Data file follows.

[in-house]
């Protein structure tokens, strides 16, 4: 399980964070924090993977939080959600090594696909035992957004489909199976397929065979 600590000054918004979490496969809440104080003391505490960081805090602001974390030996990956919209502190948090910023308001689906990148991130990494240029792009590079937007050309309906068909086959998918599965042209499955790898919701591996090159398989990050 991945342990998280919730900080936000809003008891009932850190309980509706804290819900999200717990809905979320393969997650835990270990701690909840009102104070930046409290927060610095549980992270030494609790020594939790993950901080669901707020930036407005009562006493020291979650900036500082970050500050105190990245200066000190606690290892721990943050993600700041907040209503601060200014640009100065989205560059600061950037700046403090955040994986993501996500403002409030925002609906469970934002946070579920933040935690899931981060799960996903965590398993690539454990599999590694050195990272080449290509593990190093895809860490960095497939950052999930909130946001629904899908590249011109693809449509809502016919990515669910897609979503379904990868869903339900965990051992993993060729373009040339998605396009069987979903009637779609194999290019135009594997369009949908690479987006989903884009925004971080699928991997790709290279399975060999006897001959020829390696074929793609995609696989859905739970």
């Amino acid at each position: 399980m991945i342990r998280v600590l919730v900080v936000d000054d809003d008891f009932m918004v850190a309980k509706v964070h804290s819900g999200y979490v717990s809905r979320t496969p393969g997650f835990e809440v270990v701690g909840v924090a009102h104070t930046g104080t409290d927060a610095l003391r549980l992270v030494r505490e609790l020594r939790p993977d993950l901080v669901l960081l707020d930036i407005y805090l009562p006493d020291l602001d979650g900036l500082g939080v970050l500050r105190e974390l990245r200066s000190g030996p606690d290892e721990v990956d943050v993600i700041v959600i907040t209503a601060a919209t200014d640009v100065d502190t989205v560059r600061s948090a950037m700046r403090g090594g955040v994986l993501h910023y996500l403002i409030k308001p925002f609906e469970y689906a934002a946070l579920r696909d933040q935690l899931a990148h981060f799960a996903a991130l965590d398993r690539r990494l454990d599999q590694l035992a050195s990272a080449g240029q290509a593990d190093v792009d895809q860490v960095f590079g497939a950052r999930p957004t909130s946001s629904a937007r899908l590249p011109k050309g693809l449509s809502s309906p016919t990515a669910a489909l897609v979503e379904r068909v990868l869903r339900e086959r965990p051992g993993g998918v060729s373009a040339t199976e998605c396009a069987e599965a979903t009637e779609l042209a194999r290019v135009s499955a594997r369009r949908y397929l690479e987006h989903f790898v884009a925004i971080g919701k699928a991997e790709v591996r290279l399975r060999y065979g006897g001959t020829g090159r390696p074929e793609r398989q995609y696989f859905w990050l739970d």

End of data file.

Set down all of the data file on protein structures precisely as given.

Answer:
[in-house]
């Protein structure tokens, strides 16, 4: 399980964070924090993977939080959600090594696909035992957004489909199976397929065979 600590000054918004979490496969809440104080003391505490960081805090602001974390030996990956919209502190948090910023308001689906990148991130990494240029792009590079937007050309309906068909086959998918599965042209499955790898919701591996090159398989990050 991945342990998280919730900080936000809003008891009932850190309980509706804290819900999200717990809905979320393969997650835990270990701690909840009102104070930046409290927060610095549980992270030494609790020594939790993950901080669901707020930036407005009562006493020291979650900036500082970050500050105190990245200066000190606690290892721990943050993600700041907040209503601060200014640009100065989205560059600061950037700046403090955040994986993501996500403002409030925002609906469970934002946070579920933040935690899931981060799960996903965590398993690539454990599999590694050195990272080449290509593990190093895809860490960095497939950052999930909130946001629904899908590249011109693809449509809502016919990515669910897609979503379904990868869903339900965990051992993993060729373009040339998605396009069987979903009637779609194999290019135009594997369009949908690479987006989903884009925004971080699928991997790709290279399975060999006897001959020829390696074929793609995609696989859905739970």
């Amino acid at each position: 399980m991945i342990r998280v600590l919730v900080v936000d000054d809003d008891f009932m918004v850190a309980k509706v964070h804290s819900g999200y979490v717990s809905r979320t496969p393969g997650f835990e809440v270990v701690g909840v924090a009102h104070t930046g104080t409290d927060a610095l003391r549980l992270v030494r505490e609790l020594r939790p993977d993950l901080v669901l960081l707020d930036i407005y805090l009562p006493d020291l602001d979650g900036l500082g939080v970050l500050r105190e974390l990245r200066s000190g030996p606690d290892e721990v990956d943050v993600i700041v959600i907040t209503a601060a919209t200014d640009v100065d502190t989205v560059r600061s948090a950037m700046r403090g090594g955040v994986l993501h910023y996500l403002i409030k308001p925002f609906e469970y689906a934002a946070l579920r696909d933040q935690l899931a990148h981060f799960a996903a991130l965590d398993r690539r990494l454990d599999q590694l035992a050195s990272a080449g240029q290509a593990d190093v792009d895809q860490v960095f590079g497939a950052r999930p957004t909130s946001s629904a937007r899908l590249p011109k050309g693809l449509s809502s309906p016919t990515a669910a489909l897609v979503e379904r068909v990868l869903r339900e086959r965990p051992g993993g998918v060729s373009a040339t199976e998605c396009a069987e599965a979903t009637e779609l042209a194999r290019v135009s499955a594997r369009r949908y397929l690479e987006h989903f790898v884009a925004i971080g919701k699928a991997e790709v591996r290279l399975r060999y065979g006897g001959t020829g090159r390696p074929e793609r398989q995609y696989f859905w990050l739970d």